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Suppose My system login ID is tom2deu. i have one Python program. Now i am going to modified this Python program.

My question

Can we print my login ID to a seprate notepad or any other file ?

means can we print any person detail(login ID) who had logged the system and modified the program.

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4 Answers 4

I'm not sure what problem you're trying to solve, but if you want to track changes to source files you should probably use a version control system such as Subversion. In a nutshell, it will track all the changes to your source files and also manage conflicts (when two people try to change a file at the same time).

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If you want a general solution you should take pyinotify, which is a wrapper for the Linux kernel's inotify feature (kernel version >= 2.6.13). With it you can register for certain events in the filesystem, like e.g. in the following code:

from pyinotify import WatchManager, ThreadedNotifier, ProcessEvent, EventsCodes

file_to_monitor = "/tmp/test.py"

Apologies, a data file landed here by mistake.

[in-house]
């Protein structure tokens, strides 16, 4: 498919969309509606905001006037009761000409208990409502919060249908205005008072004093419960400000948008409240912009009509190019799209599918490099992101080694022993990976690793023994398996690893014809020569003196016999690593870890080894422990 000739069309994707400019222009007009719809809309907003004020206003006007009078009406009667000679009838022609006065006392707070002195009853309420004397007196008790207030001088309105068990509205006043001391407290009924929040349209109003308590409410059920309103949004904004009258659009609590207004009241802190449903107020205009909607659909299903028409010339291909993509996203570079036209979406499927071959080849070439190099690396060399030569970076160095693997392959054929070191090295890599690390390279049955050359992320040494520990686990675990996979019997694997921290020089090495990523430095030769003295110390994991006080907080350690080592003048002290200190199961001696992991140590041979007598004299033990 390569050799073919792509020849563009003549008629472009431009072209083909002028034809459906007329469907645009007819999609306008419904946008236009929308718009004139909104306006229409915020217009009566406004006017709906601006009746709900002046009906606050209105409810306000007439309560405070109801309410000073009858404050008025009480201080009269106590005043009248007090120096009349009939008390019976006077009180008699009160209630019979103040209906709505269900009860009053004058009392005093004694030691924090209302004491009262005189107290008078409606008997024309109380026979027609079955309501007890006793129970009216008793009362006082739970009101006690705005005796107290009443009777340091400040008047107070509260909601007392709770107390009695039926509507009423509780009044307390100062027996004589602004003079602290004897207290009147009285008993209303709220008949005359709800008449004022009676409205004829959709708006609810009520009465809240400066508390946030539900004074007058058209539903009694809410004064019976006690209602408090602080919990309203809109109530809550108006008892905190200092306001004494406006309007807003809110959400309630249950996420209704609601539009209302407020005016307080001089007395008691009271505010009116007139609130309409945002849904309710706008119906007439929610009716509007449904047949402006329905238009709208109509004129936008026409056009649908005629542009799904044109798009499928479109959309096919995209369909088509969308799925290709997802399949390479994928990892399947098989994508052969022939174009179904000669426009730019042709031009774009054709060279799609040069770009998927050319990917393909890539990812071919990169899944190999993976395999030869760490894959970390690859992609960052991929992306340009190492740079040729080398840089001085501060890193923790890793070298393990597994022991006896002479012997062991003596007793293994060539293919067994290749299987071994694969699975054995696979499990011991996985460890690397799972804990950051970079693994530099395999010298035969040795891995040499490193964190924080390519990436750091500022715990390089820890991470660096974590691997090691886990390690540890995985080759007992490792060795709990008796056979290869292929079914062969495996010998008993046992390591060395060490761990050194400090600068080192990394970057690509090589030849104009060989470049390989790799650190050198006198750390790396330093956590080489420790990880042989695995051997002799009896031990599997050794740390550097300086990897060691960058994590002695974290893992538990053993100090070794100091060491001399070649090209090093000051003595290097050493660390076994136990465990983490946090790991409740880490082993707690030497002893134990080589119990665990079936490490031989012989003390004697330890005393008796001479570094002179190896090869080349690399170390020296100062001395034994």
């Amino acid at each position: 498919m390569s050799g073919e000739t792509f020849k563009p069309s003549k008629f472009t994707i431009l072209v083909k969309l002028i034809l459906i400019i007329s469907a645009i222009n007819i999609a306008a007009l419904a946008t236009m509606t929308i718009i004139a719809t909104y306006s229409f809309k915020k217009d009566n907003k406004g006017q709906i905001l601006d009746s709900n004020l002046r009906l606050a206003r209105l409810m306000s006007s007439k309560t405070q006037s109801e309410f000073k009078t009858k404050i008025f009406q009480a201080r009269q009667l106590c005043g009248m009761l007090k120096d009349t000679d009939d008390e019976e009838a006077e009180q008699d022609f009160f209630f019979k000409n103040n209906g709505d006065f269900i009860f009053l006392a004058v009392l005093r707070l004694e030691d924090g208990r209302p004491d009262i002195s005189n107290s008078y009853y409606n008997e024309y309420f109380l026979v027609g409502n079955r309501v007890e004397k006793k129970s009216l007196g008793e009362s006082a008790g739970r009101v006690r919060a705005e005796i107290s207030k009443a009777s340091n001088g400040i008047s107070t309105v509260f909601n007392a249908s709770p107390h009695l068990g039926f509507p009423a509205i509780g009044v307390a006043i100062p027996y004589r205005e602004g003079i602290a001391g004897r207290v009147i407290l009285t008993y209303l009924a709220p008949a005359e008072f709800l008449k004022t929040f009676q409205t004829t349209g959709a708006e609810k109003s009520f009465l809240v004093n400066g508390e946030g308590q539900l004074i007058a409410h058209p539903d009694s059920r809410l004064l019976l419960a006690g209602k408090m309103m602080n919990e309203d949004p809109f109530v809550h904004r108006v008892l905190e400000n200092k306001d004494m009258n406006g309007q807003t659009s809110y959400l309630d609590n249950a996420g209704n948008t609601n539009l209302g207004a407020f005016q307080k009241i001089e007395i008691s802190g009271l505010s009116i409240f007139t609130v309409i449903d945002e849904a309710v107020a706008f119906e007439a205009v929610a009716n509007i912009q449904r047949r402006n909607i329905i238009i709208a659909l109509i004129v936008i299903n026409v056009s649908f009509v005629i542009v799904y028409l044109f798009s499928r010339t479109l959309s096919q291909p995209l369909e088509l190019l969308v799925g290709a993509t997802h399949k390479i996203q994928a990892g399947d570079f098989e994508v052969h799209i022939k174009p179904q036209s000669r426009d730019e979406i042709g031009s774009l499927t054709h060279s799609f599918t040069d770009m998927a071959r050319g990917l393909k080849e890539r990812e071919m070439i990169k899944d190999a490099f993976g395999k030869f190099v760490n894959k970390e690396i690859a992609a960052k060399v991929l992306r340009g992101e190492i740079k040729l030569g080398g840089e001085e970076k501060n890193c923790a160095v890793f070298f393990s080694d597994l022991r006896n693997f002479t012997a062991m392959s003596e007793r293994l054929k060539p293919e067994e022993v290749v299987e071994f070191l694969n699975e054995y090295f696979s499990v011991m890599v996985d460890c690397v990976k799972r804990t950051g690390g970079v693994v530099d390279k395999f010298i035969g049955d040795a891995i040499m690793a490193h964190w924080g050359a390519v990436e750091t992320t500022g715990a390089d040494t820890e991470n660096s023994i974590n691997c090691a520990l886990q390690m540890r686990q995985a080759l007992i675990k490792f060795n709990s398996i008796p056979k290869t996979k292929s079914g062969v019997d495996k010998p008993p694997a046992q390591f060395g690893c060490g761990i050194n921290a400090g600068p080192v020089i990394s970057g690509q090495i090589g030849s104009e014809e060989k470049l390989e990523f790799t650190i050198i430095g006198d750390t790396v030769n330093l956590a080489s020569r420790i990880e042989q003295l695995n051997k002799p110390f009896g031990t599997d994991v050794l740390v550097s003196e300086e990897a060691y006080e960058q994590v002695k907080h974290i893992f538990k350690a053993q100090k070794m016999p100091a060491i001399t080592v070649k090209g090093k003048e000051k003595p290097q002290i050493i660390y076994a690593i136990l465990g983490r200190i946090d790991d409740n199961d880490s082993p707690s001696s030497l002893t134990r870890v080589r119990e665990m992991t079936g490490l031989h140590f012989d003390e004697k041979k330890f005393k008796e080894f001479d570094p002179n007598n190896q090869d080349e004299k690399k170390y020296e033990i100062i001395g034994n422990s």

class FSEventHook(ProcessEvent):
    def __init__(self, watch_path):
        ProcessEvent.__init__(self)

        wm = WatchManager()
        wm.add_watch(watch_path, EventsCodes.ALL_FLAGS['IN_CLOSE_WRITE'], rec=False)
        self.notifier = ThreadedNotifier(wm, self)

    def start(self):
        self.notifier.start()

    def process_IN_CLOSE_WRITE(self, event):
        if os.path.isfile(event.pathname):
            print "%s changed"%pathname

fshook = FSEventHook(file_to_monitor)
fshook.start()

The following events are supported: IN_MOVED_FROM, IN_CREATE, IN_ONESHOT, IN_IGNORED, IN_ONLYDIR, IN_Q_OVERFLOW, IN_MOVED_TO, IN_DELETE, IN_DONT_FOLLOW, IN_CLOSE_WRITE, IN_MOVE_SELF, IN_ACCESS, IN_MODIFY, IN_MASK_ADD, IN_CLOSE_NOWRITE, IN_ISDIR, IN_UNMOUNT, IN_DELETE_SELF, ALL_EVENTS, IN_OPEN, IN_ATTRIB. For each of them you have to implement its own process_XXX() method, which will be called back if the event is triggered.

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try these..

import os
print os.environ['USERNAME']

or

os.getlogin()

then save in a variable and use file handling to store it as a text file..

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I don't think that's what he's asking. I think he wants to know who last edited the file in question. –  scvalex Jun 23 '09 at 7:11
    
And, as far as I know, he can't. He can find out who created the file and who has permission to write to it, but not who last saved it. –  scvalex Jun 23 '09 at 7:13

What you are asking is if you can track who made changes to a file. And that's not a Python question, but a question of the operating system. To be able to track who changed a file, you need to have an auditing system installed. If you use Linux, it has an audit subsystem that you can configure to track this information, I think.

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